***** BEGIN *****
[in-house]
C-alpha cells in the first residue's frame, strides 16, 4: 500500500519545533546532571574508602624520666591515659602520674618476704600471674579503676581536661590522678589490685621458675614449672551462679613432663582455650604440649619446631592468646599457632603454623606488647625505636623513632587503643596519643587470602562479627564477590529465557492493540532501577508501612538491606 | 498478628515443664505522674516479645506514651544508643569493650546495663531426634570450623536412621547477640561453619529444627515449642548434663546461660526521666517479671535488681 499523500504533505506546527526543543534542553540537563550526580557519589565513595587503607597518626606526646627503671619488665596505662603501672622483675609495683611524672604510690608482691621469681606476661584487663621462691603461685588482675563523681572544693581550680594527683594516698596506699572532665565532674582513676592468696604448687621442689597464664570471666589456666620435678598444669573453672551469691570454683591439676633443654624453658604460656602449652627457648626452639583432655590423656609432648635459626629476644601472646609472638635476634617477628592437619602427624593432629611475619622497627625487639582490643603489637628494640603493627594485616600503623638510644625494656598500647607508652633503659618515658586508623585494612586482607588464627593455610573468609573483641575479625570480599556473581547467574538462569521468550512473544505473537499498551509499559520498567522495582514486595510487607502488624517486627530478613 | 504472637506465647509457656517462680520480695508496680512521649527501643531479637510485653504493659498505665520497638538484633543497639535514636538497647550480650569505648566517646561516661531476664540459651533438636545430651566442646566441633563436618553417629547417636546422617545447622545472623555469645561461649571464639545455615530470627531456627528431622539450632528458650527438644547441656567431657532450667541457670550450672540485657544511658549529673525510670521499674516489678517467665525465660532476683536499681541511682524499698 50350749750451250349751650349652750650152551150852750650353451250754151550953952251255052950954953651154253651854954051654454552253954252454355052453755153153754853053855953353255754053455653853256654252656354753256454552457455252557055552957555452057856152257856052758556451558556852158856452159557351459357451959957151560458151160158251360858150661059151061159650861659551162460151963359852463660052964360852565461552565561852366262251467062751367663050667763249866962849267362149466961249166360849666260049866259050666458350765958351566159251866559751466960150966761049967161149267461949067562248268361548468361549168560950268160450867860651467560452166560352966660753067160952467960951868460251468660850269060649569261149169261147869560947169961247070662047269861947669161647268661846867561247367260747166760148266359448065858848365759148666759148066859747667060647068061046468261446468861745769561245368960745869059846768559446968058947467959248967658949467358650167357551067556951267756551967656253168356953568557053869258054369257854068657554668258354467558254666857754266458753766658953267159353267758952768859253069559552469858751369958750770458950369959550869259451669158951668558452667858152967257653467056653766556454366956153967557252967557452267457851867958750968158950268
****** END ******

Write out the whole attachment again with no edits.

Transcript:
[in-house]
C-alpha cells in the first residue's frame, strides 16, 4: 500500500519545533546532571574508602624520666591515659602520674618476704600471674579503676581536661590522678589490685621458675614449672551462679613432663582455650604440649619446631592468646599457632603454623606488647625505636623513632587503643596519643587470602562479627564477590529465557492493540532501577508501612538491606 | 498478628515443664505522674516479645506514651544508643569493650546495663531426634570450623536412621547477640561453619529444627515449642548434663546461660526521666517479671535488681 499523500504533505506546527526543543534542553540537563550526580557519589565513595587503607597518626606526646627503671619488665596505662603501672622483675609495683611524672604510690608482691621469681606476661584487663621462691603461685588482675563523681572544693581550680594527683594516698596506699572532665565532674582513676592468696604448687621442689597464664570471666589456666620435678598444669573453672551469691570454683591439676633443654624453658604460656602449652627457648626452639583432655590423656609432648635459626629476644601472646609472638635476634617477628592437619602427624593432629611475619622497627625487639582490643603489637628494640603493627594485616600503623638510644625494656598500647607508652633503659618515658586508623585494612586482607588464627593455610573468609573483641575479625570480599556473581547467574538462569521468550512473544505473537499498551509499559520498567522495582514486595510487607502488624517486627530478613 | 504472637506465647509457656517462680520480695508496680512521649527501643531479637510485653504493659498505665520497638538484633543497639535514636538497647550480650569505648566517646561516661531476664540459651533438636545430651566442646566441633563436618553417629547417636546422617545447622545472623555469645561461649571464639545455615530470627531456627528431622539450632528458650527438644547441656567431657532450667541457670550450672540485657544511658549529673525510670521499674516489678517467665525465660532476683536499681541511682524499698 50350749750451250349751650349652750650152551150852750650353451250754151550953952251255052950954953651154253651854954051654454552253954252454355052453755153153754853053855953353255754053455653853256654252656354753256454552457455252557055552957555452057856152257856052758556451558556852158856452159557351459357451959957151560458151160158251360858150661059151061159650861659551162460151963359852463660052964360852565461552565561852366262251467062751367663050667763249866962849267362149466961249166360849666260049866259050666458350765958351566159251866559751466960150966761049967161149267461949067562248268361548468361549168560950268160450867860651467560452166560352966660753067160952467960951868460251468660850269060649569261149169261147869560947169961247070662047269861947669161647268661846867561247367260747166760148266359448065858848365759148666759148066859747667060647068061046468261446468861745769561245368960745869059846768559446968058947467959248967658949467358650167357551067556951267756551967656253168356953568557053869258054369257854068657554668258354467558254666857754266458753766658953267159353267758952768859253069559552469858751369958750770458950369959550869259451669158951668558452667858152967257653467056653766556454366956153967557252967557452267457851867958750968158950268